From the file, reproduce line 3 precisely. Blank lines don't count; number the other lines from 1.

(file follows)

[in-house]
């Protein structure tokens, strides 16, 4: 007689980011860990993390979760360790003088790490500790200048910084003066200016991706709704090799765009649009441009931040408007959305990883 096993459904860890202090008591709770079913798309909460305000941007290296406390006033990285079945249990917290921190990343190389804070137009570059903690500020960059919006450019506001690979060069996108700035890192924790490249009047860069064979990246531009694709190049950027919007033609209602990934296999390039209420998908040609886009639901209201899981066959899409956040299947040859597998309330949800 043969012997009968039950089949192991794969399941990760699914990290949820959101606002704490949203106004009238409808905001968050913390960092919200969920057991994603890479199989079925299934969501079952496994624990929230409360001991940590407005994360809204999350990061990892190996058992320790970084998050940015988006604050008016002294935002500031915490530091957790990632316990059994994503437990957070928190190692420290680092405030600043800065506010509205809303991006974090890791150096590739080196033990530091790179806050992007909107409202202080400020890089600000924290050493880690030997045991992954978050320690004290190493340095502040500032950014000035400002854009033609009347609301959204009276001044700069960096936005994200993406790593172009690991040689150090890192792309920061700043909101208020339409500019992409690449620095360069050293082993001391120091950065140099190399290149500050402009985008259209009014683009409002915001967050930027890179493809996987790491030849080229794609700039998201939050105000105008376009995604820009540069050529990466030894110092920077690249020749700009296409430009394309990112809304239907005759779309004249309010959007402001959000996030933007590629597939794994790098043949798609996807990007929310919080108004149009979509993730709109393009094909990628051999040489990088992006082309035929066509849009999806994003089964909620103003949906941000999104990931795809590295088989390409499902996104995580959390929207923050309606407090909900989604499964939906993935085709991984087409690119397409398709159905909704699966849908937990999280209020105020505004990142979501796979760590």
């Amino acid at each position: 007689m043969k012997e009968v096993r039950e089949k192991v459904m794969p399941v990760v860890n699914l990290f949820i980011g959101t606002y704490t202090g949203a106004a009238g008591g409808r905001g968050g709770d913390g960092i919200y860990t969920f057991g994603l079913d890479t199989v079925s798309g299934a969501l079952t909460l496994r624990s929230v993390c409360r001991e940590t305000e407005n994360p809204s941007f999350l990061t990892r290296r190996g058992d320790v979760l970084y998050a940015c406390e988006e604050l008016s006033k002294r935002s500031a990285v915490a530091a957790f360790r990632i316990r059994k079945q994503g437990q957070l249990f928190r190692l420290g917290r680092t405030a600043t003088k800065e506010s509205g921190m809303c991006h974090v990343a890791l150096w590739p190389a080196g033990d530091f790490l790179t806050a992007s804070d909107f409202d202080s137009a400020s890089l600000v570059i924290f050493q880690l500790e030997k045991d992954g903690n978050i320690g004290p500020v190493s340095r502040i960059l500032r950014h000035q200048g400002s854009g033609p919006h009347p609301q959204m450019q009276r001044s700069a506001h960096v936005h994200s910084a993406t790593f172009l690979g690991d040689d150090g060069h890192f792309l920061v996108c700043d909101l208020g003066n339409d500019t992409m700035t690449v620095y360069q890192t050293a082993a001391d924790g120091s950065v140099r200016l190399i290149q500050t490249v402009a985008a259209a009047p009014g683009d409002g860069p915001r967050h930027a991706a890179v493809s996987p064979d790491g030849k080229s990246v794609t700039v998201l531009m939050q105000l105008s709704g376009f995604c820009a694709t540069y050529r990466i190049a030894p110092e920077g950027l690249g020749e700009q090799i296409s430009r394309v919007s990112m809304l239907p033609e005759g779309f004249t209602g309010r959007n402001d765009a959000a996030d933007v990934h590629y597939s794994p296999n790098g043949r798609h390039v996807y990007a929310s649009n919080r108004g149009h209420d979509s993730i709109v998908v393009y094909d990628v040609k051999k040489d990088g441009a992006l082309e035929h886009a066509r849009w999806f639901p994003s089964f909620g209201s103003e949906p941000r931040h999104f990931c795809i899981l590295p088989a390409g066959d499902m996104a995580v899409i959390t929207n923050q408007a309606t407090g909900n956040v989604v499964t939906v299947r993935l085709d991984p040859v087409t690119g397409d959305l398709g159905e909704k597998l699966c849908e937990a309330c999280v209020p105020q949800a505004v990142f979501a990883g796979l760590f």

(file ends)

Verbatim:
């Amino acid at each position: 007689m043969k012997e009968v096993r039950e089949k192991v459904m794969p399941v990760v860890n699914l990290f949820i980011g959101t606002y704490t202090g949203a106004a009238g008591g409808r905001g968050g709770d913390g960092i919200y860990t969920f057991g994603l079913d890479t199989v079925s798309g299934a969501l079952t909460l496994r624990s929230v993390c409360r001991e940590t305000e407005n994360p809204s941007f999350l990061t990892r290296r190996g058992d320790v979760l970084y998050a940015c406390e988006e604050l008016s006033k002294r935002s500031a990285v915490a530091a957790f360790r990632i316990r059994k079945q994503g437990q957070l249990f928190r190692l420290g917290r680092t405030a600043t003088k800065e506010s509205g921190m809303c991006h974090v990343a890791l150096w590739p190389a080196g033990d530091f790490l790179t806050a992007s804070d909107f409202d202080s137009a400020s890089l600000v570059i924290f050493q880690l500790e030997k045991d992954g903690n978050i320690g004290p500020v190493s340095r502040i960059l500032r950014h000035q200048g400002s854009g033609p919006h009347p609301q959204m450019q009276r001044s700069a506001h960096v936005h994200s910084a993406t790593f172009l690979g690991d040689d150090g060069h890192f792309l920061v996108c700043d909101l208020g003066n339409d500019t992409m700035t690449v620095y360069q890192t050293a082993a001391d924790g120091s950065v140099r200016l190399i290149q500050t490249v402009a985008a259209a009047p009014g683009d409002g860069p915001r967050h930027a991706a890179v493809s996987p064979d790491g030849k080229s990246v794609t700039v998201l531009m939050q105000l105008s709704g376009f995604c820009a694709t540069y050529r990466i190049a030894p110092e920077g950027l690249g020749e700009q090799i296409s430009r394309v919007s990112m809304l239907p033609e005759g779309f004249t209602g309010r959007n402001d765009a959000a996030d933007v990934h590629y597939s794994p296999n790098g043949r798609h390039v996807y990007a929310s649009n919080r108004g149009h209420d979509s993730i709109v998908v393009y094909d990628v040609k051999k040489d990088g441009a992006l082309e035929h886009a066509r849009w999806f639901p994003s089964f909620g209201s103003e949906p941000r931040h999104f990931c795809i899981l590295p088989a390409g066959d499902m996104a995580v899409i959390t929207n923050q408007a309606t407090g909900n956040v989604v499964t939906v299947r993935l085709d991984p040859v087409t690119g397409d959305l398709g159905e909704k597998l699966c849908e937990a309330c999280v209020p105020q949800a505004v990142f979501a990883g796979l760590f």